The big blue dress Saber wears underneath her armour is by no means complicated, but GSC definitely did not spare any expenses in making it as pleasing as it possibly can be. The gold edge is painted with crisp precision, the stretches of cloth are shaded, and even gold oval-shaped ornaments on the edges of her inner white skirt are admirably executed. The rounded sculpt of the outer layer carries an impression of weight, while the ruffled inner skirt conveys a sense of motion. Together with the tasset plates, the lower half of this figure has a superb multi-layered look that is not only pleasing on the eyes, but is also a haven for dust to settle! …Okay, maybe the latter isn’t so great, but is that really going to sway your opinion of her dress?
One interesting thing I found about the dress is the pattern on the “loincloth”. When I first opened the figure, I thought I was the victim of some terrible quality control – the loincloth looks like it’s got scratches all over it. Upon closer inspection, however, I soon realized these so-called “scratches” are actually deliberately made to reproduce the pattern as seen in the original art. While I appreciate the attention paid towards accuracy, I gotta admit – it’s not a very appealing pattern.
There’s not a lot to see under Saber’s hood, since Saber is clad in a conservative pair of pantaloons. But alas, no figure review would be complete without an obligatory upskirt shot.
Saber’s oval display base depicts a tiled surface that has seen some servant-related vandalism. While it’s far from the focal point of the figure, GSC did a great job with the busted tiles and the blasted concrete. The only thing connecting the base to the figure is an inconspicuous metal rod. While it definitely feels sturdy, doesn’t reach all that deep into Saber’s foot. Some may wonder whether the figure would bend in the future, but personally, I have faith in Good Smile Company – after all, bending is one of the most commonly-known pitfalls of the bishoujo figure world, and it would be pretty mind-boggling if the folks at GSC somehow completely neglected this concern.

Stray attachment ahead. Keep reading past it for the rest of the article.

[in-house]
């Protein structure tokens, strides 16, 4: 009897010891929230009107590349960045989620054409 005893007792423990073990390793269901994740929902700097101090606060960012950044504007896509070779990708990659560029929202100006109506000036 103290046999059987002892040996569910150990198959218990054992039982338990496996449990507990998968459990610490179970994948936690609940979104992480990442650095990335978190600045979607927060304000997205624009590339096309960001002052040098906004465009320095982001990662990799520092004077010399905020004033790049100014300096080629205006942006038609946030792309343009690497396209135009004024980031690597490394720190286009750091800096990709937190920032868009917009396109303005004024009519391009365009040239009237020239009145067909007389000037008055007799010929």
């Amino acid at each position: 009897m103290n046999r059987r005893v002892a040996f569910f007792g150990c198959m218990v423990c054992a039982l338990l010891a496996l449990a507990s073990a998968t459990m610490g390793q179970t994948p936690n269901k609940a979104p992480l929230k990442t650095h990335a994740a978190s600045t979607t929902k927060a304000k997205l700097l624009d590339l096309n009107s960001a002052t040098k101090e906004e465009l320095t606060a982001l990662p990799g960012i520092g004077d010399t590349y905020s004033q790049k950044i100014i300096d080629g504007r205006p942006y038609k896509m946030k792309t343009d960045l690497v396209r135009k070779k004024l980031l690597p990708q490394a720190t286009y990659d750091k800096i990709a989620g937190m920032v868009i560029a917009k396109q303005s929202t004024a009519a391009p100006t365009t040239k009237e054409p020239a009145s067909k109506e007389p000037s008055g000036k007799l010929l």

Saber comes with two weapons: a normal Excalibur and a semi-transparent Excalibur. The former is exactly what you’d expect, along with some metallic gradient effect running down the center of the blade. When compared side-to side with the Excalibur that came with Saber Lily, you would find the new Excalibur to be longer and noticeably thicker.
Revoltech Saber, GSC was nice enough to throw in this incredible effect part by combining a coloured transparent sword and a foggy wind components detailed with hints of blue at the tips. Needless to say, it looks absolutely fantastic.
Those who also own GSC’s Saber Lily may be pleased to know that the weapons of both figures are interchangeable.
I mentioned earlier in the review that this is the definitive Saber figure. Do I mean this is the best Saber figure? By no means. “Best” is a very subjective term, and different people have different tastes. Some may prefer Saber in a maid outfit, while others may prefer her in a lion suit, and so on. But as far as the essence of the character is concerned, I can confidently say Good Smile Company’s 1/7th scale Saber ~Triumphant Excalibur” is without equal, because at the end of the day, the king of the Britons is a professional ass-kicker, not a bikini model or a domestic servant. Not only is this figure well-produced and beautiful to behold, it also captures the character in an “IMMA HIT U WITH MY SWORD” moment, which is more than enough to overcome the disappointing flaw of the obstruction over her lower face – and then some. No matter how many other Saber figure you may already have, if you are a true Saber-phile and do not own this figure yet, then you’ve got a 9,800 yen mistake to correct.
- Superb rendition of “Invisible Air”
- Dynamic pose captures the essence of the character
- Virtually perfect quality control
- Impressive depth in the paint work
- “I can’t believe it’s not metal!”
- Mouth is excessively obscured by clothing and her left arm